Here’s a letter to a Cafe Hayek reader:
Mr. John G____
Thanks for your e-mail, and I apologize for the tardiness of my reply.
You write that “In order for trade to be free, the terms of trade must be enforceable. In other words, a legal system that enforces contracts freely entered into must exist, and there must be a law of contract within which the freedom of trade can thrive. There is no liberty unless there is a rule of law within which individuals can freely trade.”
I agree. Yet contrary to your later claim, these conditions for trade require neither a world government (which, like you, I would fear and loathe) nor “nations … negotiating rules of trade on behalf of their citizens.”
All that a policy of free trade requires is that a government not obstruct its citizens’ individual choices to carry out commerce with foreigners. Period. That’s it. If America had a policy of free trade, each American, individually, would determine whether or not the terms of trade on each particular deal are acceptable. These terms, of course, would include the risk of the foreign counterparty not living up to its side of the deal. You as an adult American no more need Uncle Sam to superintend – and much less to override – your choices in such matters than you need Uncle Sam to superintend or to override the peaceful choices you make in any other aspect of your life.
Not only do terms of trade not need to be uniform across all citizens within a jurisdiction (what is acceptable for you might not be acceptable for me, and vice-versa), laws of commerce do not need to be crafted or enforced by sovereign authorities. Traders for centuries have created through their daily practices, and without the assistance of sovereign states, nuanced laws to govern their commerce – laws that work remarkably well. Indeed, the core of commercial law that most modern sovereign states have adopted and use today – the lex mercatoria – was the creation, not of states or sovereign rulers, but of traders going about their daily business.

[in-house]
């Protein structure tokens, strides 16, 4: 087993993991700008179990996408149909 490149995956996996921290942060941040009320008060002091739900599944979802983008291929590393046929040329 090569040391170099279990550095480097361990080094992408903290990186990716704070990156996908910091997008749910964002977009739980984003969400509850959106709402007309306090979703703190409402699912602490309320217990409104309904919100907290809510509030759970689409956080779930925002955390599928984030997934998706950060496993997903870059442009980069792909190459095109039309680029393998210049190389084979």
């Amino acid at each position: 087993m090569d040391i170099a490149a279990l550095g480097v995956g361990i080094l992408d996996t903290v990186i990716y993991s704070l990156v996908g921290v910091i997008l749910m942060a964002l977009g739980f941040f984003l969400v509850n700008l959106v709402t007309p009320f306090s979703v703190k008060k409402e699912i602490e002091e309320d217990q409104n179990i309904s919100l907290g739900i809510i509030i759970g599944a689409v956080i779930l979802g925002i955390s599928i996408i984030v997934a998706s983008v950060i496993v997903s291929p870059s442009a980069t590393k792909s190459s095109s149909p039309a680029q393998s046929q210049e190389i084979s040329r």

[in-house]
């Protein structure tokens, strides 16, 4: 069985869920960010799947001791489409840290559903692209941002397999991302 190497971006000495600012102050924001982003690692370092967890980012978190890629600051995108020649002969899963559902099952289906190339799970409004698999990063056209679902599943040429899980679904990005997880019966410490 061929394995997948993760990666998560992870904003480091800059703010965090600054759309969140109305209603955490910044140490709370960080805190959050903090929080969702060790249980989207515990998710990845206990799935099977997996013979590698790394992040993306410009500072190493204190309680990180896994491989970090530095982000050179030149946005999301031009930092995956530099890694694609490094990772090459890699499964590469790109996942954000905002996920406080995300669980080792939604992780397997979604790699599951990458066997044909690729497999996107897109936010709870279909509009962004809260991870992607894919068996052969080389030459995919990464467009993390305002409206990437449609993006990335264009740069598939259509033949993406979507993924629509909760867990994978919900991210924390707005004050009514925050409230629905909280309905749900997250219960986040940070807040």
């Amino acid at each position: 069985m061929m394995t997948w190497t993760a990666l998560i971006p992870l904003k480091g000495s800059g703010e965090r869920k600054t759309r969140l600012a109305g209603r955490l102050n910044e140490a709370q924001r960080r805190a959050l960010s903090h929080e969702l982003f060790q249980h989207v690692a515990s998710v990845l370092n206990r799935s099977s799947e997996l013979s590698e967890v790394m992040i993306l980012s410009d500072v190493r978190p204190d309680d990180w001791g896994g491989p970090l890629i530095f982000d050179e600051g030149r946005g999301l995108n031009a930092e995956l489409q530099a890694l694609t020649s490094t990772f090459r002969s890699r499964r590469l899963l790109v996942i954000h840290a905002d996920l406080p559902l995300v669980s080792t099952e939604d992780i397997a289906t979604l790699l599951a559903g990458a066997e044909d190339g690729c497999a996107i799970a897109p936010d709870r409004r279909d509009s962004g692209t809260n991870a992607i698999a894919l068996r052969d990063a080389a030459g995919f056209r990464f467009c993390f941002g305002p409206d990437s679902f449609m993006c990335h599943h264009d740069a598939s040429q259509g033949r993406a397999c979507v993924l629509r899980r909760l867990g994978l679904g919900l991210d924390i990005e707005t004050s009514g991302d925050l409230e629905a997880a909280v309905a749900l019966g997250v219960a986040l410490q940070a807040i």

If you think my previous two paragraph to be fanciful, consider Hong Kong. The people of Hong Kong today suffer almost no obstacles erected by their government to their commerce with people outside of Hong Kong. And that policy of free trade has been successful by any measure. It has been instrumental in allowing the people of that resource-poor jurisdiction to rapidly transform themselves into among the world’s wealthiest.
Donald J. Boudreaux
Professor of Economics
Martha and Nelson Getchell Chair for the Study of Free Market Capitalism at the Mercatus Center
George Mason University
Fairfax, VA 22030